Wilmington University on Broadcasting on a Budget

Kaltura Guest
Updated July 9 2020
flexible learning with kaltura
Kaltura Guest
Updated July 9 2020

Recently, Russ Lichterman from Wilmington University wrote a great article in Stream Semester about how their school is handling some of the video that’s become critical to online and hybrid learning during COVID-19.


“A significant focus of our online educational initiatives is making our courses more dynamic and engaging in the online environment. Focusing on tools like Kaltura, Zoom, and VoiceThread has provided both synchronous and asynchronous video and multimedia experiences for our faculty and students. Kaltura is deeply integrated in all Canvas courses for asynchronous video communication. The Kaltura suite of tools allows for students and faculty to engage in creation of multimedia objects from their own devices and participate in course content like video discussion boards and assignments. Some of our nursing courses use video health assessment demonstrations as final projects for students in healthcare and nursing programs, something that wouldn’t have been possible for students at a distance just a few years ago.



These same cameras, tripods, field monitors, and more are also used daily in academic productions, further stretching our equipment dollar. Everything from guest speakers to on-location academic content is produced using the same equipment used for large-scale productions. This academic ideo content is loaded into Canvas courses via the Kaltura LTI integration to make the courses as dynamic and engaging as possible. Faculty are able to request video productions from the Multimedia team, and we make every effort to provide the right level of complexity for every project. Video-to-USB adapters can be added to these productions as well, with both HDMI and SDI to USB3 options available to turn any video production, on campus or remote, into a fully interactive web video experience. Offerings from Epiphan, Magewell, and Blackmagic are available to take any traditional video signal and provided it via USB to web conferencing platforms like Zoom.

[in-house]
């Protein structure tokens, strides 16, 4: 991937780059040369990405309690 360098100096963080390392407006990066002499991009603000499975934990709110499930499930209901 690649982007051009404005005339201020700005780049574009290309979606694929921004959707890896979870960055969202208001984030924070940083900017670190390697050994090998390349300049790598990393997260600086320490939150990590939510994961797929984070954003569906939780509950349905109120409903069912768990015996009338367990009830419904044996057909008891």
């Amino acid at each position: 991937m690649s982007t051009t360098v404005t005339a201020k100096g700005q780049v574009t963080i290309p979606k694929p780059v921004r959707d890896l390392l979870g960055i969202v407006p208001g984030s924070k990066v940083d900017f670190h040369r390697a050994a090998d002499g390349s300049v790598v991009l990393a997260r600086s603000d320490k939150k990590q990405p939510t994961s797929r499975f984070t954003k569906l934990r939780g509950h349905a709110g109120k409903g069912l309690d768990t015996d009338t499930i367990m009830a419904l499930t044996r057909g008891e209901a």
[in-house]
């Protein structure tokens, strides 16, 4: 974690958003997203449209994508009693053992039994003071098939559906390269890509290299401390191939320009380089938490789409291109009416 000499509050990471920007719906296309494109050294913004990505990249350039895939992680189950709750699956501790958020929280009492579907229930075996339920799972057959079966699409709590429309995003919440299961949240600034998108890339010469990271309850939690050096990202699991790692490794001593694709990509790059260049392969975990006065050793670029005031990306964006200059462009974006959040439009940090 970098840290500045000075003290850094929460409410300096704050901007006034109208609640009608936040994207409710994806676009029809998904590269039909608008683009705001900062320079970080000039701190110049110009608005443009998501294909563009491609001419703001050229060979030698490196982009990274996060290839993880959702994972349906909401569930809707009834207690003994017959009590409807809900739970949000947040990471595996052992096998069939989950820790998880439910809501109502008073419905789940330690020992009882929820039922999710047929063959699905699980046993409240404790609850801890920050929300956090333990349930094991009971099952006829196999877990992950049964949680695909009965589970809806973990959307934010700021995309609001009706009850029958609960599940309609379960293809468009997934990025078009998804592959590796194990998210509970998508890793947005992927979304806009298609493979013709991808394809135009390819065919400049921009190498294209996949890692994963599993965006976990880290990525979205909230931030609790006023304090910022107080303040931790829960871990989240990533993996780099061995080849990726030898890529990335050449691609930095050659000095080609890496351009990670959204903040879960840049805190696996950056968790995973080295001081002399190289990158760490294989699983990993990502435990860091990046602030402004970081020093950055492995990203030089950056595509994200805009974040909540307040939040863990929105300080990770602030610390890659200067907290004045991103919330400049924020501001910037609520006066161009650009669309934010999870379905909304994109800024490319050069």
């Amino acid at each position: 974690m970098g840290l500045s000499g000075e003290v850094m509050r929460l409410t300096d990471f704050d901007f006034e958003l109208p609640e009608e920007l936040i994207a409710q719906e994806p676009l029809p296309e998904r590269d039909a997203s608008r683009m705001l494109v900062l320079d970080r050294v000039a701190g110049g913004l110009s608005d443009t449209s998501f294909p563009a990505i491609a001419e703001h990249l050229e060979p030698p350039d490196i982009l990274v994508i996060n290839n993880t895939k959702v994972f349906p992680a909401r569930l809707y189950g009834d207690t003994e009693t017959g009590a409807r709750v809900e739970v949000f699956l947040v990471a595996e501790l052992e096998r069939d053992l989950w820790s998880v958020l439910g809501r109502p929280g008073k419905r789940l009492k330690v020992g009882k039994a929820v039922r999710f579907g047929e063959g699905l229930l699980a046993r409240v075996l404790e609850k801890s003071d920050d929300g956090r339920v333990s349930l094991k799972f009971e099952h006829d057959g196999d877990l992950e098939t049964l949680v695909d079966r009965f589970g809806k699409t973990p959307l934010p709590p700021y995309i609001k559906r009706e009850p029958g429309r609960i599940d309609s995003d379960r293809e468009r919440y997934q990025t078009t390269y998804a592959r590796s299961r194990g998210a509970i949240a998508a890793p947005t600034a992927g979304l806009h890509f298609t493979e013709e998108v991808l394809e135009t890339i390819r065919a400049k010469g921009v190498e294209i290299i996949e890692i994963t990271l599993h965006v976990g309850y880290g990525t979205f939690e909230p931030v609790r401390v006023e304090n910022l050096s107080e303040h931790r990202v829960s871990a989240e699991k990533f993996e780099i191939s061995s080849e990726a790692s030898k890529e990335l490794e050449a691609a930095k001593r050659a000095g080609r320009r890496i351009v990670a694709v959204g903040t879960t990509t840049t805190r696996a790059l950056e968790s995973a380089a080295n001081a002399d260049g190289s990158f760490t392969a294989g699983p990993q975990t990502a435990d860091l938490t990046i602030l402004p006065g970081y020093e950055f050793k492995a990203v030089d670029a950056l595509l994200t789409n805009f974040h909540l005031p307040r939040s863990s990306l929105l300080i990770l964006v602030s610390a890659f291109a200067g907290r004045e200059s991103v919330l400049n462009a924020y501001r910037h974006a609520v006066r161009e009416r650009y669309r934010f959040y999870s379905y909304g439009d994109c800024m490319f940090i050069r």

We use a similar workflow in our video-enabled classrooms, which allow us to bring SDI and HDMI cameras easily into both Kaltura for lecture capture and Zoom for live web conferencing. This hardware-only approach is platform agnostic, and combines affordable cameras with USB boundary microphones and interactive projectors (like offerings from SMART and Epson) to turn any physical space into a flexible, video-enabled classroom. This modular approach has allowed us to combine remote students with the face-to-face environment at a fraction of the cost of turnkey solutions. The same SDI and HDMI devices we use for remote productions are installed into classroom podiums and combined with affordable boundary mics to provide video and audio to the software platforms in the expected USB format. This allows full interaction between face-to-face students and instructors along with students at a distance, and the same hardware can be used with Kaltura capture for quick and easy ad-hoc lecture recordings.


What all of these technologies and strategies have in common is flexibility and affordability. TV Chef Alton Brown famously hates any device that’s a uni-tasker. He often admonishes the use of single-task kitchen gadgets, calling them a waste of money, and suggests thinking outside the box to find devices that can accomplish multiple tasks for the same price. We try to employ the same line of thinking when selecting video and multimedia hardware and software. Before any purchase, large or small, we consider the use-cases and longevity of the product: How long will this technology be viable? Is it modular? Is it useful for more than one product? Will support be available in a year? In 5 years? In 10? These are all questions that can help you stretch your dollar to limits you may not have thought possible while still outputting a compelling and engaging product.”

Russ Lichterman spent nearly 15 years in broadcast television production before moving to higher education.  He has a B.A. in Film and Media Arts from Temple University and an M.Ed. in Applied Educational Technology from Wilmington University.  He is currently Director of Educational Technology and Multimedia at Wilmington University.  Feel free to contact him with questions at russell.j.lichterman@wilmu.edu.     

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